July 8, 2009

First Moonwalk Launches New Era of Communications

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On July 20, 1969, at 4:17 p.m. EDT, Apollo 11’s lunar module, named "Eagle," landed at the Sea of Tranquility on the surface of the moon.

In accomplishing the unprecedented feat, the crew — commander Neil Armstrong, lunar module pilot Buzz Aldrin and command module pilot Michael Collins — fulfilled Apollo 11’s mission: to land men on the moon and return them safely to Earth.

When Armstrong descended the module stairs, taking his historic "small step" as the first human to walk on the moon, he did more than usher in a new age of technological achievement. He helped skyrocket the medium of television into the stratosphere, cementing its place at the core of American life.

Television — which had grown from a laboratory oddity to a dominant news source — wielded power and influence that no other medium could. It brought civil rights battles in the American South to the world’s doorstep and a war in Southeast Asia into American living rooms. Now television was broadcasting lunar images 239,000 miles away into homes on planet Earth. Live coverage of the Apollo 11 mission attracted the largest television audience to that date, estimated at more than 600 million people worldwide.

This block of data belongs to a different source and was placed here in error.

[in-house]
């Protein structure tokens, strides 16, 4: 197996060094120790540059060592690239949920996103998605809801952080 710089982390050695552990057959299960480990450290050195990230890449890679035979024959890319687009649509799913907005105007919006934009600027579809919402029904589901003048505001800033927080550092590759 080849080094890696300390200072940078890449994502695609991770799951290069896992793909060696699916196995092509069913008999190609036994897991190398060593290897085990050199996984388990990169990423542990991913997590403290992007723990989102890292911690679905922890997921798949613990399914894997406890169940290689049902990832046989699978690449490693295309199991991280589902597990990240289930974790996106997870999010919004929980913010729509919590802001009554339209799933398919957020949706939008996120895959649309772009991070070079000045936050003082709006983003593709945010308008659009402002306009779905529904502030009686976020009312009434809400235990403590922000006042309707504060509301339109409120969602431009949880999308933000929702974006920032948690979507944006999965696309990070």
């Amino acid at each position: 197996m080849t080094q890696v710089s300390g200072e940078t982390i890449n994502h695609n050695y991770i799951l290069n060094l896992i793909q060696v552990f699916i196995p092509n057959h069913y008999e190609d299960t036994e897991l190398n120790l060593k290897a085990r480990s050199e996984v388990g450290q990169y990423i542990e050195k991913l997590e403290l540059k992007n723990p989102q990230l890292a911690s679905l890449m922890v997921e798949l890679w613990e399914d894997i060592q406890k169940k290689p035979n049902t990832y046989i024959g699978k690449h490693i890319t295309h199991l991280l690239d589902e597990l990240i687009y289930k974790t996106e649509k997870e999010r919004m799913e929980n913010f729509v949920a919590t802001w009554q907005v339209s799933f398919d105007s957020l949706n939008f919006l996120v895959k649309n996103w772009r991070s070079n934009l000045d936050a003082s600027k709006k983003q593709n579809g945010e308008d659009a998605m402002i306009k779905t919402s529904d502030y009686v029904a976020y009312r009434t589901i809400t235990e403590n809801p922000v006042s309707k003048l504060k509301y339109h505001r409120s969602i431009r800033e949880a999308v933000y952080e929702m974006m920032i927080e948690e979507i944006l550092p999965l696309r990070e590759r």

The world watched Armstrong and Aldrin — who spent 21 hours on the lunar surface — walk, hop, kick moon dust and plant the U.S. flag on lunar soil.

Many consider the moon landing to be one of broadcast news’s greatest moments. CBS News anchor Walter Cronkite’s joyous reaction — "Whew, boy!" — remains one of the most memorable in television history. The satellite technology that made the broadcast possible ultimately would lead to 24-hour news programming.

In a 1999 Newseum public survey of the top 100 stories of the 20th century, the moonwalk was ranked third behind the U.S. dropping of atomic bombs on Hiroshima and Nagasaki in 1945 and the Japanese bombing of Pearl Harbor in 1941.

Cronkite spent 27 hours on the air during CBS’s marathon coverage of the moon landing. He summed up his feelings in a 1996 interview: "It just was so awe-inspiring to actually be able to see the thing through the television. That was a miracle in itself."

An exhibit on the Apollo 11 anniversary is on display in the News Corporation News History Gallery. Vintage news broadcasts of the Apollo 11 moon mission can be viewed on interactive monitors in the Bloomberg Internet, TV and Radio Gallery. A video marking the anniversary is now showing in the Robert H. and Clarice Smith Big Screen Theater.

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